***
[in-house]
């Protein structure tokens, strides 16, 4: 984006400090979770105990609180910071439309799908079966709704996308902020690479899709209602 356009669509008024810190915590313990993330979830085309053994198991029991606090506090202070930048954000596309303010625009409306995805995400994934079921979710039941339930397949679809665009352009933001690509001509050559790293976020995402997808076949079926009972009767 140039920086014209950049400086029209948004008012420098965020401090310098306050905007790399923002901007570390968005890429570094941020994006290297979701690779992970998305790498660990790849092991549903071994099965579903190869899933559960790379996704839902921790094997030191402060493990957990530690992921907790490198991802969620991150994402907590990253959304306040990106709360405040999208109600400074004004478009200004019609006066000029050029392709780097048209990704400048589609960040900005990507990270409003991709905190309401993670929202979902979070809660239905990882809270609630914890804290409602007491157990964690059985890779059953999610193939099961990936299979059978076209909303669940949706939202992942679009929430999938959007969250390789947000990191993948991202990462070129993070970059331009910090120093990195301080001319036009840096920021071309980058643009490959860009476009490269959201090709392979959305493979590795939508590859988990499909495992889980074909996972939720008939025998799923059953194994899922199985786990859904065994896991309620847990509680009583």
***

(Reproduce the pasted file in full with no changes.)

[in-house]
């Protein structure tokens, strides 16, 4: 984006400090979770105990609180910071439309799908079966709704996308902020690479899709209602 356009669509008024810190915590313990993330979830085309053994198991029991606090506090202070930048954000596309303010625009409306995805995400994934079921979710039941339930397949679809665009352009933001690509001509050559790293976020995402997808076949079926009972009767 140039920086014209950049400086029209948004008012420098965020401090310098306050905007790399923002901007570390968005890429570094941020994006290297979701690779992970998305790498660990790849092991549903071994099965579903190869899933559960790379996704839902921790094997030191402060493990957990530690992921907790490198991802969620991150994402907590990253959304306040990106709360405040999208109600400074004004478009200004019609006066000029050029392709780097048209990704400048589609960040900005990507990270409003991709905190309401993670929202979902979070809660239905990882809270609630914890804290409602007491157990964690059985890779059953999610193939099961990936299979059978076209909303669940949706939202992942679009929430999938959007969250390789947000990191993948991202990462070129993070970059331009910090120093990195301080001319036009840096920021071309980058643009490959860009476009490269959201090709392979959305493979590795939508590859988990499909495992889980074909996972939720008939025998799923059953194994899922199985786990859904065994896991309620847990509680009583």